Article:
Frank Sterle, an immigrant from Ljubljana, Slovenia, founded his Slovenian Country House in 1954. With a small building on East 55th Street, a few picnic tables, and only one waitress - who had to memorize the small menu since none had been printed - Sterle managed to create a successful and lasting business. As the restaurant became well-known throughout Cleveland for its world-class polka performances, Sterle decided to add onto the building until it looked much like the alpine mountain lodge that Sterle lived in when he was a young child. The building had a pitched tongue and groove ceiling. A deer head hung over the entrance, and its walls were adorned with murals of Slovenia, giving the restaurant an atmosphere that was distinct in Cleveland.
After Frank's death in 1986, the restaurant was taken over by Mike Longo and Margot Glinski; immigrants from Italy and Germany, respectively. Despite the change in ownership, the restaurant continued to serve traditional Slovenian dishes and had weekly polka performances and dancing. Favorite menu items included wiener schnitzel, chicken paprikash, stuffed cabbage, klobase and sauerkraut. Among the notable artists who performed at Sterle's were Joey Miskulin, Johnnie Vadnal, “Waltz King” Lou Trebar, and "King of Polka" Frankie Yankovic.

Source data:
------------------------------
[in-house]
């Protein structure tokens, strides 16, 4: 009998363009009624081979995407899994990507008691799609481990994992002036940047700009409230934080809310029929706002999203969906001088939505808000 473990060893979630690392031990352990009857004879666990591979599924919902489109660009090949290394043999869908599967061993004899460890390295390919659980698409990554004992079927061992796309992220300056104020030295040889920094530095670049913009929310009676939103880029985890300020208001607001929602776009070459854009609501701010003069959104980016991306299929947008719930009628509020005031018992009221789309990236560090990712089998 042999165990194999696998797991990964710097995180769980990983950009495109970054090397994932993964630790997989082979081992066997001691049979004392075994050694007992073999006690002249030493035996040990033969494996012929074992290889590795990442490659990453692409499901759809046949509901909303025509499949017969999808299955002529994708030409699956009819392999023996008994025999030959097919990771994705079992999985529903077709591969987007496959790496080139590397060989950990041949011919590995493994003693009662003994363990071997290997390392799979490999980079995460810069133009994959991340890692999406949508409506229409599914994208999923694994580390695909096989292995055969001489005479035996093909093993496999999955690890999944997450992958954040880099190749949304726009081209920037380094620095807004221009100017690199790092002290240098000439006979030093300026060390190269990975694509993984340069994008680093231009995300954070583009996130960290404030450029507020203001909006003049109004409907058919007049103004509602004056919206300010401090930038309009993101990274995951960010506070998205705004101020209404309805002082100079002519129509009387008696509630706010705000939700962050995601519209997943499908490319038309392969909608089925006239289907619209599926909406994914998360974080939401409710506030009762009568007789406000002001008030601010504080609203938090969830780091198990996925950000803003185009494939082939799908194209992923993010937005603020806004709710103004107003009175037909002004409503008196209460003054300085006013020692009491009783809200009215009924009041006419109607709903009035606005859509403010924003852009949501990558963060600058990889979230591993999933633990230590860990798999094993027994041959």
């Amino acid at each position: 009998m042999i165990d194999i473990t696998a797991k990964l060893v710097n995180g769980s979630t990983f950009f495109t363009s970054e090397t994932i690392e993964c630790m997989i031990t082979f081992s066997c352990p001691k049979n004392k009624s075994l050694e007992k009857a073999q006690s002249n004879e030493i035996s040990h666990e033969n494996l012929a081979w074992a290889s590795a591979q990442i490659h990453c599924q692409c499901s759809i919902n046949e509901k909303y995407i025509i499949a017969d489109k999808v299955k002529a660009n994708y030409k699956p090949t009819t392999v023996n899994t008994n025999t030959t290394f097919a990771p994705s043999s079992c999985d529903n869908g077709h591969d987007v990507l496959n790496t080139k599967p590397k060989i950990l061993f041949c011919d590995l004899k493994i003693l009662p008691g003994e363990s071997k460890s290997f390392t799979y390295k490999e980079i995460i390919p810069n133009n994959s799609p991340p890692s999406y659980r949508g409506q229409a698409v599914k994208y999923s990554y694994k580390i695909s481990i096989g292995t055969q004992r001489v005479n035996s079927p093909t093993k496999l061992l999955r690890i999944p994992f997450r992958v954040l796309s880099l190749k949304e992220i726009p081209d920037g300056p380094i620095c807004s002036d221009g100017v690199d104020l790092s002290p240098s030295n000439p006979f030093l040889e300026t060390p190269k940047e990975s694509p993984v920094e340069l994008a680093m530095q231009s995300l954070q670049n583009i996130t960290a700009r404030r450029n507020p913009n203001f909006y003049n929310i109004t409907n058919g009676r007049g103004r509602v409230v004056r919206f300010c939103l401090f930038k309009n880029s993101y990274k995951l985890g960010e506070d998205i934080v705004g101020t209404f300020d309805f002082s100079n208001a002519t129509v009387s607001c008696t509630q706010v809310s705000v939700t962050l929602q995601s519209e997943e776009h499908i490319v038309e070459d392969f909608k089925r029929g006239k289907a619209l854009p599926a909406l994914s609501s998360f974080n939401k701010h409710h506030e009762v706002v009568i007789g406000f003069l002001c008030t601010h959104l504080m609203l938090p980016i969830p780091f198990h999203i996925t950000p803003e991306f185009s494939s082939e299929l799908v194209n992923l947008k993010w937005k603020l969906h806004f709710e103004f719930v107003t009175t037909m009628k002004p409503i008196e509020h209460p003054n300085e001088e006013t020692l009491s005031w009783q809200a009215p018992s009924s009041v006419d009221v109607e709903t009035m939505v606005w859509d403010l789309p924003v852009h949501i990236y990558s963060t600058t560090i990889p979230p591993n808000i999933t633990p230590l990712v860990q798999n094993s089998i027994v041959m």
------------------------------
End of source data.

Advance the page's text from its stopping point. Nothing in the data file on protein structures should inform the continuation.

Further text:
In 2012, Rick Semersky bought the building and promised that he would use Sterle’s Country House “as a catalyst to revive the neighborhood.” Semersky kept using the building as a restaurant until he could no longer keep up with changing times and was failing to fill the large restaurant nightly. In 2016, Semersky opened Goldhorn Brewery next to Sterle’s Country House. The following year, he stopped serving lunch and dinner and converted the restaurant into a special events center. Although Goldhorn Brewery stayed open and was profitable, Sterle’s Country House closed for good in 2020. On November 22, 2022, a fire broke out in the vacant building, leading to the collapse of large sections of its roof and walls. The remainder of the building was demolished the following spring.